Lending, Wholesale Banking and Financial Stability
Saturday, Jan. 7, 2017 2:30 PM – 4:30 PM
Sheraton Grand Chicago, Missouri
- Chair: Jose A. Lopez, Federal Reserve Bank of San Francisco
How Large Banks Use CDS to Manage Risks: Bank-Firm-Level Evidence
AbstractWe test five hypotheses on whether banks use CDS to hedge corporate loans, provide credit enhancements, obtain regulatory capital relief, and exploit banking relationship and private information. Linking large banks’ CDS positions and syndicated lending on individual firms, we observe strong evidence for the credit enhancement and regulatory capital relief hypotheses, but mixed evidence for the hedging, banking relationship, and private information hypotheses. Banks buy and sell more CDS on their borrowers, but their net CDS positions and lending status are largely unrelated. We find no evidence of bank using CDS to exploit private information.
Learning from History: Volatility and Financial Crises
AbstractWe study the effects of volatility on financial crises by constructing a cross-country database spanning over 200 years. Volatility itself is not a significant predictor of banking crises, but unusually high and low volatilities are. Low volatility is followed by credit build-ups, indicating that agents take more risk in periods of low risk consistent with Minsky instability hypothesis, and increasing the likelihood of a crisis. The effect is stronger when financial markets are more prominent and less regulated. Finally, both high and low volatilities make stock market crises more likely, while volatility in any form has no impact on currency crises.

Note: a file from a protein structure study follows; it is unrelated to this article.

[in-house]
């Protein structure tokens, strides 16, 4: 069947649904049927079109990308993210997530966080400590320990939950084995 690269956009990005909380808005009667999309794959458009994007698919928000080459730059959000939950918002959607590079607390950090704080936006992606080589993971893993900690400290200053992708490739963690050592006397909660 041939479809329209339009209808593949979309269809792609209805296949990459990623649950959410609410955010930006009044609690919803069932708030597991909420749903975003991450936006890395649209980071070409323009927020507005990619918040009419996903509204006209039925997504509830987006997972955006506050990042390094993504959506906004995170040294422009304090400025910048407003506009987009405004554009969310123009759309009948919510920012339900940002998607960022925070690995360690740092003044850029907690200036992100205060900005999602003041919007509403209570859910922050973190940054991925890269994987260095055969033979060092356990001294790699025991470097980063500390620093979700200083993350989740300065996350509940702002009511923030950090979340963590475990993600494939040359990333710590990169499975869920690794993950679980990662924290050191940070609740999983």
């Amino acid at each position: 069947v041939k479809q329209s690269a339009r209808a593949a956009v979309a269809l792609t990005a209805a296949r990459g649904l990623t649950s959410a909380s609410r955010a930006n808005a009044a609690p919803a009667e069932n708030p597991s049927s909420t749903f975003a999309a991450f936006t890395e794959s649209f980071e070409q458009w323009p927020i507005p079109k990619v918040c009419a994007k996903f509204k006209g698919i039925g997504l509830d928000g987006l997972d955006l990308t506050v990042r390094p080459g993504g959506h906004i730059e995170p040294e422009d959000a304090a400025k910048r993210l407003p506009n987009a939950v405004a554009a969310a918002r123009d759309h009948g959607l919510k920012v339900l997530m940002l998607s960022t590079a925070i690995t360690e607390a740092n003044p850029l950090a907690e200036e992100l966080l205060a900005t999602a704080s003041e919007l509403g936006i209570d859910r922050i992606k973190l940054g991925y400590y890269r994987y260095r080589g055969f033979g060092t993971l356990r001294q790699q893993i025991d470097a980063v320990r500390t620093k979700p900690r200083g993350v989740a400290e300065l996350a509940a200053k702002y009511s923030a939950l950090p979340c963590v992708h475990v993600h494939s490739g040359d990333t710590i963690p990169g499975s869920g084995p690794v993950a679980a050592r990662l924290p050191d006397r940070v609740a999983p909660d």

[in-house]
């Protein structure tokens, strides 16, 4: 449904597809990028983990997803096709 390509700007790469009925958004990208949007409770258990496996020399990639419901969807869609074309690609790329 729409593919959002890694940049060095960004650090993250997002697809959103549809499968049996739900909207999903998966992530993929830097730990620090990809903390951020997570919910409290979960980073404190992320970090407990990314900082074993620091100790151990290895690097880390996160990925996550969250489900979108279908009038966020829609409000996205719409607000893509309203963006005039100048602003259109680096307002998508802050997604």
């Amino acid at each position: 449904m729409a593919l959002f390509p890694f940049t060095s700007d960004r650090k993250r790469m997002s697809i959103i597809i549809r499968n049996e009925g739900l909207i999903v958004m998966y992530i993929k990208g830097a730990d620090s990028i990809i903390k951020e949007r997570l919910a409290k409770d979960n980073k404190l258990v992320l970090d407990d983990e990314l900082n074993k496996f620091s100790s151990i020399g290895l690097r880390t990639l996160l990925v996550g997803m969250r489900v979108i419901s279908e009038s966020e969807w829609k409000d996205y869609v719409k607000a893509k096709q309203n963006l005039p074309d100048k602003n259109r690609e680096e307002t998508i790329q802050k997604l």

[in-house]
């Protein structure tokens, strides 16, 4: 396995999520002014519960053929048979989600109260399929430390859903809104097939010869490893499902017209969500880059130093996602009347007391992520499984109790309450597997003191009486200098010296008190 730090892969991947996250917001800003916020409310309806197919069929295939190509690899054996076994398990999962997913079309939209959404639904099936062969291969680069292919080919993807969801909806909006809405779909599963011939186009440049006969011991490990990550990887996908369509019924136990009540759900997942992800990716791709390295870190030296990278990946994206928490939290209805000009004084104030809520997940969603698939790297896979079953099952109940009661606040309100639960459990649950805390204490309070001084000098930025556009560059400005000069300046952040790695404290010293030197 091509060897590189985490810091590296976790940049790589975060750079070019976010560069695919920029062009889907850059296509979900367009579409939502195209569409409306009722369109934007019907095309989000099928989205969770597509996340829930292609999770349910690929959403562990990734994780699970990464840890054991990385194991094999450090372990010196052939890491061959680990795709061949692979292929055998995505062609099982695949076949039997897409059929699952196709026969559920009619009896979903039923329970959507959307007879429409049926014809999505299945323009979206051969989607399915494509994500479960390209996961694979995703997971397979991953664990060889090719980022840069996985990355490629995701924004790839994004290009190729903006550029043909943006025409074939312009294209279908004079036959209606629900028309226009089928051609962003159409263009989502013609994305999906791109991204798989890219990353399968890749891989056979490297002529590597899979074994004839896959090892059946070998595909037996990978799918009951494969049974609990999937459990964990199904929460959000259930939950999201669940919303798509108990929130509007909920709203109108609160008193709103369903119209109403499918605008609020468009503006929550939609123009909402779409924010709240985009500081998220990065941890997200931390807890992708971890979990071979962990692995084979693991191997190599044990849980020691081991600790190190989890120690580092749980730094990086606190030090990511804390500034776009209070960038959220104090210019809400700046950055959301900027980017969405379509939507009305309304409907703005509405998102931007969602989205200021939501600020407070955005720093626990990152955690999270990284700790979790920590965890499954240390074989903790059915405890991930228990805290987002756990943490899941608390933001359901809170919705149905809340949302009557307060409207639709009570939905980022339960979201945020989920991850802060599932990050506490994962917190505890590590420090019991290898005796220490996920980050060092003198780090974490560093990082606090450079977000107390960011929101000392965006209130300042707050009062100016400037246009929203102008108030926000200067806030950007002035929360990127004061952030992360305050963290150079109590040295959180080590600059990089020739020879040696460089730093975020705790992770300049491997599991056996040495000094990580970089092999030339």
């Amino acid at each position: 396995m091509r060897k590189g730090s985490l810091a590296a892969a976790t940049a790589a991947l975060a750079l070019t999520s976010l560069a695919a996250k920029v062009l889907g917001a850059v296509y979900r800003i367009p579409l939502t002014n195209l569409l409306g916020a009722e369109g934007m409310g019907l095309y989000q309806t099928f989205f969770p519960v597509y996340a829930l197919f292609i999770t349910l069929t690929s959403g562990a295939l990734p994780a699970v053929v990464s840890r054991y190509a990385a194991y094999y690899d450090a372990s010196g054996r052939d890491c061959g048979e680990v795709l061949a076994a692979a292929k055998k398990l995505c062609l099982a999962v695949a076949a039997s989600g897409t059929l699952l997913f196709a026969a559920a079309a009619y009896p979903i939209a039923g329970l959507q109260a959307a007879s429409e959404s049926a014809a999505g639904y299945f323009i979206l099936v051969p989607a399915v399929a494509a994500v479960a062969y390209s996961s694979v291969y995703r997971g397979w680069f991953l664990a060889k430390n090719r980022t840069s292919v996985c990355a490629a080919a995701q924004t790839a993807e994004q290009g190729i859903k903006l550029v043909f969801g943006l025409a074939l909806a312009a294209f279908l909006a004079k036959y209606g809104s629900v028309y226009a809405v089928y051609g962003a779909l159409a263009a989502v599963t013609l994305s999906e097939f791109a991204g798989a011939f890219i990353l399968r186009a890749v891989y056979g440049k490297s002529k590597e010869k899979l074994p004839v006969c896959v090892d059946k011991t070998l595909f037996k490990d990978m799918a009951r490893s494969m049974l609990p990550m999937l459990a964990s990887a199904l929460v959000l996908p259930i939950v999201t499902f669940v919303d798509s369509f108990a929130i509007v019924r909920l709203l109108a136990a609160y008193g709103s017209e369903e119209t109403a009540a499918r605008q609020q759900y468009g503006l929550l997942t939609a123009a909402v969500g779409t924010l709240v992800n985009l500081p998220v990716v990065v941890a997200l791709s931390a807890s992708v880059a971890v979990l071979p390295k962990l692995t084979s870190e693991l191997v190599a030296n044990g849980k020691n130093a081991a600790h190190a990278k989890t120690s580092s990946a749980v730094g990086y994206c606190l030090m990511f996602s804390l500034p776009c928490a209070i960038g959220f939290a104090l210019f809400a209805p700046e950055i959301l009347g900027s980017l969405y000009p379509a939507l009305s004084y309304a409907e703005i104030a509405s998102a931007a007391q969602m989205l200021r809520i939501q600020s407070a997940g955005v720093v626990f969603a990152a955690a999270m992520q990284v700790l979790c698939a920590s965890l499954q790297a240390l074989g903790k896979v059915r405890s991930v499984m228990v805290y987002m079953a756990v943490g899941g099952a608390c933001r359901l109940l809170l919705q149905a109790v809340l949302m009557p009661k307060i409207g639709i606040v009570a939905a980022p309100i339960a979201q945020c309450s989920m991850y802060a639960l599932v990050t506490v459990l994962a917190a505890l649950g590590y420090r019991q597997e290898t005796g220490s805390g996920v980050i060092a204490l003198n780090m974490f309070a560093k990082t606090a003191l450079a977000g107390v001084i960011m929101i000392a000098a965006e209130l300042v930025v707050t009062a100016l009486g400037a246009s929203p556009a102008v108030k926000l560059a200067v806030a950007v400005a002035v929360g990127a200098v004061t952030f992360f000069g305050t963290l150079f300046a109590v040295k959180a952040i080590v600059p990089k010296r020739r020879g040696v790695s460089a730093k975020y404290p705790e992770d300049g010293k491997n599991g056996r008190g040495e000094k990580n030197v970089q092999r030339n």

The Changing Role of Small Banks in Small Business Lending
This paper studies how competition from large banks affects small banks’ lending to small businesses. We model small banks as having a greater ability to monitor their borrowers while large banks have a lower cost of lending. In equilibrium, an increase in large bank competition makes small banks especially valuable to borrowers of intermediate quality. We then analyze bank data by loan size and find results consistent with this prediction. Small, single-market banks increase the share of their small business loans in the intermediate size category ($250,000 to $1 million) following large bank market entry. Results are stronger at smaller distances and robust to instrumenting for large bank entry. These findings suggest that small banks will continue to serve the intermediate segment of the small business loan market even as large bank competition increases.
Stockholm School of Economics
John O.S. Wilson,
University of St. Andrews
University of Mannheim
Charles M. Kahn,
University of Illinois-Urbana-Champaign
- E4 - Money and Interest Rates
- G2 - Financial Institutions and Services